Friday, December 4, 2009

Tweaking Netbooks for Audio (XP mainly, some Windows 7)

I hope this one is not too boring!

Netbooks have become one of the hottest sectors of the computer market, maybe they'll even muscle out those ubquitious lappies with little glowy apples on the lid. Mind, I don't really have a hate for Apple, I still have a G4 PowerBook which I'm fond of, it might even make an Old Tech article. But anyway a while back, I picked up a little Toshiba netbook myself, so I wouldn't lug my 100-pound Panasonic Toughbook everywhere, as badass as that may be. The advantages are obvious, the Tosh is light, cute, portable, has a lovely bright screen and cost $350. I wondered if it'd be powerful enough to handle a minimum of audio production and dj performance - and well, it is, with some work... I'd also spent some time tweaking the Toughbook prior, we're talking Windows XP, although netbooks are starting to ship with Win7 and don't mention Vista... and I know a plus for Macs is that you don't have to tweak them, but then you're missing out on all the fun...

I ended up getting a Toshiba Mini NB 205. Although the netbooks I saw all seem to have the same exact specs, or close - Atom N280 1.66GB, 1GB RAM, 160GB HD - I got this one because it had 3 USB jacks instead of just two, a replaceable 6-cell battery (you want 6 or even 9, some Asus netbooks have the latter), RAM user-upgradeable to 2GB (will do this!) and it looked a bit more pro than others. Oh, and a not-so-glossy screen. The glossy screen fad Apple started needs to end now. ASUS was my second choice btw. Toshiba also pleasantly suprised me for shipping this thing with a minimum of bloatware. It can also power USB devices in sleep mode and there is a shock-protection utility that resets the hard drive head when the lappie is jostled or dropped. I have done the latter twice. I am the enemy of all lappies. It came with WinXP SP3, they are also shipping with Win7 now.

So I set out optimizing this thing to make tunes. Last time with the Panny, I remember doing crazy stuff like editing the registry, which I consider the Windows equivalent of opening the Necronomicon. Google brought up this thread on gearslutz:

seems to have been replaced by this one:

...but this was the most useful article it linked to...

Which tells ya what's essential, what's good and what's useless. Just read it. Some stuff I did like "Change Processor Scheduling to Background Services". Some I sorta did like "Switch Off Power Schemes" - the Tosh has a better power management utility than Windows, this seems to be a strength of all netbooks and probably how manufacturers come close to their bullshit battery life estimates like 9 hours - real life use is probably always half what they claim. At best. Anyway, in Full Power mode, I set everything to Max and set it to *never* power anything down. In Normal mode, for when I'm on battery power, CPU is set to max and the monitor brightness set to half, as its a freaking bright LCD anyway! Some of the marginal tweaks I did, like removing visual effects (which I don't like anyway) and setting the screensaver to *only* launch when I click on to its desktop shortcut. Other I didn't, such as removing the desktop image. Pointless tweaks include disabling certain Windows background services, so I havent done that, besides (regretfully) uninstalling the bloatware that is iTunes on Windows. There's a lot more in that article, so while it's old, so is XP, so it's worth a read!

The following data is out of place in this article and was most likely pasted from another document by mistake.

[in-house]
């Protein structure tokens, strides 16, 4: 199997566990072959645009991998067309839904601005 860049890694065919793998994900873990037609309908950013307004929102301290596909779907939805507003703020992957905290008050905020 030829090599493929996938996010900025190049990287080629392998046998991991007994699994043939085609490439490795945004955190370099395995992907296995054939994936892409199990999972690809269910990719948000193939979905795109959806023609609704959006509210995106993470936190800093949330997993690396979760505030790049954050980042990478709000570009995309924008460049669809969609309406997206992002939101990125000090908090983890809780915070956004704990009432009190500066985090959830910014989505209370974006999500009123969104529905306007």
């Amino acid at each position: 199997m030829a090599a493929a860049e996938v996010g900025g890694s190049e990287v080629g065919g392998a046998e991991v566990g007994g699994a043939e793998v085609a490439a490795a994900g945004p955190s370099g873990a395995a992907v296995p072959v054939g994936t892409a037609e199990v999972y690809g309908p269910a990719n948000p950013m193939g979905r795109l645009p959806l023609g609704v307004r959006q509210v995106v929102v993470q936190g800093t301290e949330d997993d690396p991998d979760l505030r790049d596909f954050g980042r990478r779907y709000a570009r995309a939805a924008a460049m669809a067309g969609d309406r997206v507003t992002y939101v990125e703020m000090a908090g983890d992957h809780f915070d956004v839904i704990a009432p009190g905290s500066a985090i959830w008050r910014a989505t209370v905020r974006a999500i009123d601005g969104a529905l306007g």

Also, check these:
(old but good, copypasta from TASCAM guide)
...links to...
This last one seems to be about Win 7 failing to even play mp3s w/o fucking up. I'm a PC and this was *NOT* my idea kthox. Still I found it useful.

So after all this, I find my netbook works pretty well - maybe you could almost say swimmingly - with Live. Its especially nice as an on-the-go composition tool with say, a nanoPAD hooked up. I got 4 VSTis plus Impulse for drums, no problem, like 72% CPU, ended up making twisted jungle in the park, not even worrying about battery life. Handles 8 tracks of audio just fine - plus 1 track Impulse (for one shot samples) and 1 track Korg M1 VSTi (for piano noodlings) 44% CPU. Would totally consider this little lappie as a Live tool.

BUT and all caps means it's a big BUT, my Yamaha ASIO audio interface refused to work on it w/o heavy glitching. Using ASIO4ALL instead of the factory drivers wasn't any help. But then I found DPC Latency Checker...

Just download it. Its free, cool and works with seemingly every flavor of Windows from 2000 through Win 7, 32 bit or 64 bit no problem. And it fixed my problem. Well, it helped, leading me to turning off the wi-fi adapter in Device Manager. (it has to be in Device Manager it seems, so the damn thing is actually OFF) Now my interface works as well as it did in my P4, which isn't saying much. Latency is not good - 11ms in, 11 out for 22 total - this is equal to what others seem to have gotten out of their netbooks. I think it may be because of Yamahas drivers or because it's only a USB 1.0 soundcard.

One last thing, be very careful with third party hardware drivers! I will only allow ASIO and midi (when needed) on mine. Webcams and scanners can cause massive problems. Even. On. Macs. I know this from experience. Also, my Logitech webcam wouldnt let me use my APC40 on my old lappy until I did a registry fix. (this is a known issue, Akai/Ableton have a patch for it that does the same thing if you're a pussy.) My new lappy has a built-in webcam, its kinda shitty but at least it doesnt break anything.

OK, one more, Revo Uninstaller:

If you've ever regretted installing anything (hello iTunes! goodbye) use this instead of Windows' utility - Revo will let you cleanse your registry of any leftover shit! Be careful! But works a treat.

Happy tweaking!

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